Maridav/iStock/Getty Images Plus
Washington State Shuts Down Black Diamond Bar’s Indoor Dining by Threatening Its Liquor License
A Washington-state bar was forced to halt indoor dining after the state threatened to suspend its liquor license for violating Governor Jay Inslee’s latest shutdown order.
The Black Diamond, a family-owned Spokane Valley bar and restaurant, resumed indoor dining in mid-December in defiance of Inslee’s November edict banning indoor dining, the second such diktat issued by the Democrat since March.
On December 15, the bar’s owners posted on Facebook:
We were asked to close indoor dining. We complied. We did our part as Washingtonians to help. We were asked to do this for 4 weeks. Even though the science and data did not show that the spread was coming from restaurant and bars. Now that those 4 weeks have gone by and the numbers in Spokane county continue to rise it is fact and science that restaurants are not a cause. Therefore, asking for our industry and the people who depend on it for a living to go another 3 weeks (or more and Inslee has threatened) is immoral and criminal.
SO…………… The Black Diamond is OPEN for Business. We are now open, Fully, from here on. We do this so that our employees, who are running out of unemployment, can make a living and survive. Our employees are suffering, just as so many others are. Some can’t pay their bills. Phones have been shut off, car payments have been missed and rent has not been paid. Some will have to move back home with parents, would you want to do that Jay? Some can not buy Christmas presents for their children. They don’t want charity. All they want is to work hard and live their lives.
Not surprisingly, such defiance did not sit well with Inslee and his cronies at the Washington State Liquor and Cannabis Board. On December 16, the board launched an investigation into the bar’s actions, and 13 days later, it voted to issue an “emergency” 180-day suspension of the Black Diamond’s liquor license unless it immediately knuckled under to Inslee’s orders.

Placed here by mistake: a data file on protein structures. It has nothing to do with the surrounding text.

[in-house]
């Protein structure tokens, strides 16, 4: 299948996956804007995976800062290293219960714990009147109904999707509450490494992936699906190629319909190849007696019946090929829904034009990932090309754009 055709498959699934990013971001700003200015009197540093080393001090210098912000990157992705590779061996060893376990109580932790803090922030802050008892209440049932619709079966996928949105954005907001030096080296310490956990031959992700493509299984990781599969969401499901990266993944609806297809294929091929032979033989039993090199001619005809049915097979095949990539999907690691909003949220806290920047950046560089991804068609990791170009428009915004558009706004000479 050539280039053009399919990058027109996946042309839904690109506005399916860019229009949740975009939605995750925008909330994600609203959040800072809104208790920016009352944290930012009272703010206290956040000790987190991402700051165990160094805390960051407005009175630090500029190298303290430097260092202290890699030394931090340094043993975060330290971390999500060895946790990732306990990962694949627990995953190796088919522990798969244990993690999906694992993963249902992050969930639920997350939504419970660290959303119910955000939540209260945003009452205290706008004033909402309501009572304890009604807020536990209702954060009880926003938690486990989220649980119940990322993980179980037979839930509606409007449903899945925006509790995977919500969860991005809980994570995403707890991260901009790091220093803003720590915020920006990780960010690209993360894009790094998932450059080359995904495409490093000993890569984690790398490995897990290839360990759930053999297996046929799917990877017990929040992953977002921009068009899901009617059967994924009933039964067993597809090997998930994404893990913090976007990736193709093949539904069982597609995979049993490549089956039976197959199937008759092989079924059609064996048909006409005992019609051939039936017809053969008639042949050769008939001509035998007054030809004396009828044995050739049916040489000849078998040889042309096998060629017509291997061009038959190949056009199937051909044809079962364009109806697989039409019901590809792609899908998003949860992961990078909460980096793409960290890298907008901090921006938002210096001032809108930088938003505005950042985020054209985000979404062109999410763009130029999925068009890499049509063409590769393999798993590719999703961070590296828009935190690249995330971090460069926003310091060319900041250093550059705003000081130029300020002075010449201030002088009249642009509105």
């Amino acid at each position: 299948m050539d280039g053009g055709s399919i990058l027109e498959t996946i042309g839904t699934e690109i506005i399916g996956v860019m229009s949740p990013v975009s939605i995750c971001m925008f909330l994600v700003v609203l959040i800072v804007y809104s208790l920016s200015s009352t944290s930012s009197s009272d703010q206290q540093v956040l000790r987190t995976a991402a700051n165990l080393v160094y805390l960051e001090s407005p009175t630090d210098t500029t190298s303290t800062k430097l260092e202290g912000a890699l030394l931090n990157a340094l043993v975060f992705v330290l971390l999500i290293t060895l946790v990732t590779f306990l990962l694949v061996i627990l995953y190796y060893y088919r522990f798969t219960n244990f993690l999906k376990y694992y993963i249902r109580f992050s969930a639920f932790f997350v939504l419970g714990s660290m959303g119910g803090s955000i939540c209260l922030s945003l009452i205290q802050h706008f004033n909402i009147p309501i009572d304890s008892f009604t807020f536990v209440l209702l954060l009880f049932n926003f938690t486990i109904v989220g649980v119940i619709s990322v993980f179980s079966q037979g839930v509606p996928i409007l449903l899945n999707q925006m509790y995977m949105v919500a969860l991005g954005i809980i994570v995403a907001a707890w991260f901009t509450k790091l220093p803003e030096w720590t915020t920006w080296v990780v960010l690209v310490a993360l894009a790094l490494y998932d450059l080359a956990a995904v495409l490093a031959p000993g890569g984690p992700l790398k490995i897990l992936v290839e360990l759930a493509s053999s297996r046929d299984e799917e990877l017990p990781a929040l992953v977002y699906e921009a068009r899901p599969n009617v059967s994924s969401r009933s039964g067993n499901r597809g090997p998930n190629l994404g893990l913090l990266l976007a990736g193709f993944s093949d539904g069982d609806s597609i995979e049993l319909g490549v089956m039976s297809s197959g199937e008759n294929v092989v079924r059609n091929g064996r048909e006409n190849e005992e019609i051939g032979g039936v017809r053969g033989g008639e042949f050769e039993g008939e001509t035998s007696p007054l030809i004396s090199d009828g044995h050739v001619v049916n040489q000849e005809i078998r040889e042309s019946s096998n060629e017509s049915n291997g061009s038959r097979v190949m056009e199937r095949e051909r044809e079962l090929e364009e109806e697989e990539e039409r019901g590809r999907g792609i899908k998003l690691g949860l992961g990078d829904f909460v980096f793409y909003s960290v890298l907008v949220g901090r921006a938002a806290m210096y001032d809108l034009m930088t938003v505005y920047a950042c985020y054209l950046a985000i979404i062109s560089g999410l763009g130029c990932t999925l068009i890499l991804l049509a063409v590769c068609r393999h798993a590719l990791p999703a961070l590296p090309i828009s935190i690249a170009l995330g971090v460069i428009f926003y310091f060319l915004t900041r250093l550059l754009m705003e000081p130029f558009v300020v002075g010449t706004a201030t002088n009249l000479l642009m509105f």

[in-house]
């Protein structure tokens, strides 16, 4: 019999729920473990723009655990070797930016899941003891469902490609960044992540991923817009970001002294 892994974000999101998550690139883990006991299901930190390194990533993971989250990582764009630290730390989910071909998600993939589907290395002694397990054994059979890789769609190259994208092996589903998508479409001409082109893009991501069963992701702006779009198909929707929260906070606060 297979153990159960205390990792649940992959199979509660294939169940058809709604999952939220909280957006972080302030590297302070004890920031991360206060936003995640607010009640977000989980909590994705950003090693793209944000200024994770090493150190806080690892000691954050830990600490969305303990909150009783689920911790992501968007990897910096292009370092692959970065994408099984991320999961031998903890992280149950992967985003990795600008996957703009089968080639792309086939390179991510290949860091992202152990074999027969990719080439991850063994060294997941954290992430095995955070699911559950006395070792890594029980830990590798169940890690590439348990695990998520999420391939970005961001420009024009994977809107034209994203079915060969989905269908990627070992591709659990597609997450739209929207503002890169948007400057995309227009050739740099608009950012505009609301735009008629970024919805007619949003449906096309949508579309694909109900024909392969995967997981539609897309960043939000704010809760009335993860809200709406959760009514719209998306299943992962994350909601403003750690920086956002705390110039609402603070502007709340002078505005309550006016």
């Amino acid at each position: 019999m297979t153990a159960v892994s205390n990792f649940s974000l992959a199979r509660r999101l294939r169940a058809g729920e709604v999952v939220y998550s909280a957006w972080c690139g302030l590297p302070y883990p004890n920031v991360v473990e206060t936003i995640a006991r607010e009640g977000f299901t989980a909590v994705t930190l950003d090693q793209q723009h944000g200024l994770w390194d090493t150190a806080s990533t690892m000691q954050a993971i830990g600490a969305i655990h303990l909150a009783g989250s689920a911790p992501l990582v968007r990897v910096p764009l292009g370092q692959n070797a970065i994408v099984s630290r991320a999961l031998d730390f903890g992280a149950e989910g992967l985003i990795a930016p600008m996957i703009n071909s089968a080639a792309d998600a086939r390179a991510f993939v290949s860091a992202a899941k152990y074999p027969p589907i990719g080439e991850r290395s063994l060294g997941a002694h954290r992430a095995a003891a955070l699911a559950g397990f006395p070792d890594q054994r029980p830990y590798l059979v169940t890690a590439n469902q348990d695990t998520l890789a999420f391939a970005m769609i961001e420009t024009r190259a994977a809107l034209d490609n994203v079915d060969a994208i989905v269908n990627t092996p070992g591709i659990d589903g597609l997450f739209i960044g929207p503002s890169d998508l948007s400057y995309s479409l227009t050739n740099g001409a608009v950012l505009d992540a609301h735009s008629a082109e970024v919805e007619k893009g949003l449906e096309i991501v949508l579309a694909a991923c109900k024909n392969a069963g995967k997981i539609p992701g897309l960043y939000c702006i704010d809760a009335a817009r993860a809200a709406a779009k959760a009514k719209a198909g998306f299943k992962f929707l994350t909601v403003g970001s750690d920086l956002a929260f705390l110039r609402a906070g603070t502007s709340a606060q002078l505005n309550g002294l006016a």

If board spokeswoman Julie Graham is to be believed, the state wasn’t alone in its outrage. Graham told the Spokane Spokesman-Review the board had received 73 complaints about the Black Diamond’s unwillingness to let its employees become wards of the state. The bar, she added, had already “received three verbal warnings and two formal citations for COVID-19 related violations.”
However, as the Black Diamond noted in its Facebook post, the establishment had been following the recommended protocols and would continue to do so: “We will be following all the guidelines we have been for the past 8 months … the same guidelines that were deemed safe until without data Jay Inslee shut down indoor dining.”
According to KHQ, under the threat of losing its liquor license, “the Black Diamond decided to comply with the guidelines and close indoor dining, but say they are currently seeking legal counsel [sic] on the matter.”
“We don’t want government handouts. We don’t want to get unemployment and live off of that. We don’t want to get the next wave of PPP [Paycheck Protection Program] money,” Black Diamond co-owner Brandon Fenton told the Spokesman-Review. “We would rather work for our money and have our lives free of government control.”
The Black Diamond could not be reached for comment for this article.
On the other hand, Matt Shea, who retired Friday as a state representative for the district in which the Black Diamond is located, had plenty to say about the matter.
“The question itself ‘is a business essential’ is unconstitutional. The ‘risk’ right now of COVID-19 based on incontrovertible evidence doesn’t even qualify as an ‘emergency,” he said in a statement to The New American. Besides, the Republican asserted, “The Constitution was written in an emergency for emergencies and can never be eviscerated because of emergencies.”
“The persecution of the Black Diamond using ‘emergency rules’ bypassing procedural due process is yet another example of the out-of-control, unaccountable bureaucracy,” Shea continued. “How hypocritical. They fail to prosecute or ‘crack down’ on the people breaking the windows of businesses but instead attack the business owners themselves with administrative law.”
See More About:
Michael Tennant is a freelance writer and regular contributor to The New American.
Published with Permission of thenewamerican.com